Since the Junior Seau tragedy, the National Football League has been pressed to refine their concussion protocol. The new set of rules are aimed to meticulously evaluate potential concussions. As described by New York Times writer Agence France-Presse, “A player who stumbles or falls to the ground trying to stand, unrelated to an orthopedic injury, will be sent directly to the locker room for examination.” (France-Presse 2017). A well-respected newspaper company, the New York Times has brought groundbreaking stories to the surface. Their efforts to highlight new advancements in the NFL’s concussion protocol are sure to gain national attention. This refinement in the concussion protocol makes the era in which Seau played seem almost medieval.
Had Seau had the resources and highly-trained personnel throughout his illustrious career that current student-athletes have an abundance of, the concussion protocol for Seau would have been strictly enforced and could have potentially saved his life. Schools and employers use Junior Seau as a prime example when implementing their protocols. Many are still baffled by Seau’s untimely suicide, but it was his erratic pattern of behavior in the months leading up to his death that led the NFL to conduct an autopsy study on his brain. Had Seau not exhibited symptoms before his suicide— or had he not committed suicide at all— our awareness and understanding of concussions would be minimal, and our research technology would be subpar.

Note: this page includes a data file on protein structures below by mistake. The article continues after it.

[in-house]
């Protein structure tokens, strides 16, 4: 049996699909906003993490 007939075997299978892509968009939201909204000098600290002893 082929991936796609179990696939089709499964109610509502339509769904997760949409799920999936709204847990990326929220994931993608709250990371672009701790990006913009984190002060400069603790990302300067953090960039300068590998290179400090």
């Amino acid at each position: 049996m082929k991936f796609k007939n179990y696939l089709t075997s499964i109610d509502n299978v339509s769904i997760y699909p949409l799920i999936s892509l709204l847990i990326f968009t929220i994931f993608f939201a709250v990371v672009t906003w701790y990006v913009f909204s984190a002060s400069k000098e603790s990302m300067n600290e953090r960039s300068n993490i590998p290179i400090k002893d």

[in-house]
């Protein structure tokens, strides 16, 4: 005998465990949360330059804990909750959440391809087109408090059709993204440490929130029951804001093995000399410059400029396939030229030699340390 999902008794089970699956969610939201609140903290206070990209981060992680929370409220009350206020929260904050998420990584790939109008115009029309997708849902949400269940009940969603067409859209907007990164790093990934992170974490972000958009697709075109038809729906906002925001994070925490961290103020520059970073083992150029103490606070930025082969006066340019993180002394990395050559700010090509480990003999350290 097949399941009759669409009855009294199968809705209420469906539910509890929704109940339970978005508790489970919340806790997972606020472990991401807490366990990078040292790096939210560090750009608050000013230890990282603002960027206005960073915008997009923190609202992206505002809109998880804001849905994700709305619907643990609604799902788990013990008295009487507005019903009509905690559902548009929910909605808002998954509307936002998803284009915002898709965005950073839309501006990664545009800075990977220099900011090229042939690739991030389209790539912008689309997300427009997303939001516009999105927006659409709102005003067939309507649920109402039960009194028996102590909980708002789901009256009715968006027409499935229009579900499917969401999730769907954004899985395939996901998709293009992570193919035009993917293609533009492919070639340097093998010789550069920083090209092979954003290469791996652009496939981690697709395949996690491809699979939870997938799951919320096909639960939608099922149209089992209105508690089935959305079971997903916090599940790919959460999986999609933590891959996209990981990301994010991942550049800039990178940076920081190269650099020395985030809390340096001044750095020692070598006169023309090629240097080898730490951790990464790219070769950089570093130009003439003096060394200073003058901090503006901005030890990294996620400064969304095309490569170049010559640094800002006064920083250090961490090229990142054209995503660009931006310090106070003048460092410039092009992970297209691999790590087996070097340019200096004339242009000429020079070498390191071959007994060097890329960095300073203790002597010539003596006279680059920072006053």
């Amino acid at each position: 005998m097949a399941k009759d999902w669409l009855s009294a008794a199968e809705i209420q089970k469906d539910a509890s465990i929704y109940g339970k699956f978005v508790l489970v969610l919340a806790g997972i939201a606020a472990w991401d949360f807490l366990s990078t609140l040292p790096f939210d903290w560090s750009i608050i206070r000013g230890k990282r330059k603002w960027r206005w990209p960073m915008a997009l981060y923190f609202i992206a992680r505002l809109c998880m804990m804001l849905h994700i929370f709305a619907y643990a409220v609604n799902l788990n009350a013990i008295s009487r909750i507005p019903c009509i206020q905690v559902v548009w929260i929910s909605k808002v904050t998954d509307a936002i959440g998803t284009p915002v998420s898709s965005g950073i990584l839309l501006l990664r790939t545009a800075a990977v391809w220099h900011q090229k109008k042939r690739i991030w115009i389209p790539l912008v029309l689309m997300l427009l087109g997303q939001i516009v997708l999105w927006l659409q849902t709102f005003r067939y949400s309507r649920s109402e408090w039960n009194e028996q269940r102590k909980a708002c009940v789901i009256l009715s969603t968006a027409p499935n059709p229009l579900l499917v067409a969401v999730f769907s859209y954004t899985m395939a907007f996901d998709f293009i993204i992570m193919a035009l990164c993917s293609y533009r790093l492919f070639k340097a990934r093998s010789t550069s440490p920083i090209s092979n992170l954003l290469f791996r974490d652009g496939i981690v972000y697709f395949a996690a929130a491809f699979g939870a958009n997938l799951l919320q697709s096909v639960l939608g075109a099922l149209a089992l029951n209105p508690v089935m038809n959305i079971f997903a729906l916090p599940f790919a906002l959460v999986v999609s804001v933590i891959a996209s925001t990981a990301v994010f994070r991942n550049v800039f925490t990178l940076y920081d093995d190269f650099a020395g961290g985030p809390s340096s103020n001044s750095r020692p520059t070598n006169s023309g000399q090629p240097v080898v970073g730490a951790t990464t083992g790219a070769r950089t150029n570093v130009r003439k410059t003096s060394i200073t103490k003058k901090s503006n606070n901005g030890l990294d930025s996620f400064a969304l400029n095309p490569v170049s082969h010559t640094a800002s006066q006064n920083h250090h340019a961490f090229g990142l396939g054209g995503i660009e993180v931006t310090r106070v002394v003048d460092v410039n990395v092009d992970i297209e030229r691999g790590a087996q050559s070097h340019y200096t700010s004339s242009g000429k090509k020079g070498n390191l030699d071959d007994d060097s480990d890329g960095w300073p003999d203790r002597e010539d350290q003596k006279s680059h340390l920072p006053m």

Of course, the loss of Seau is among the NFL’s most tragic. Many people still remember the plaintive interview Seau’s mother gave after learning about her son’s suicide. As any loving mother would, Mrs. Seau wept after her son’s suicide, pleading for the life of her son over her own. This tragedy inspired a massive change and laid the groundwork for further understanding of the root cause of traumatic brain disease. In the realm of concussion treatment and protocol, Seau’s suicide has sparked the greatest revolution in football history.
Part III: The Gray Approach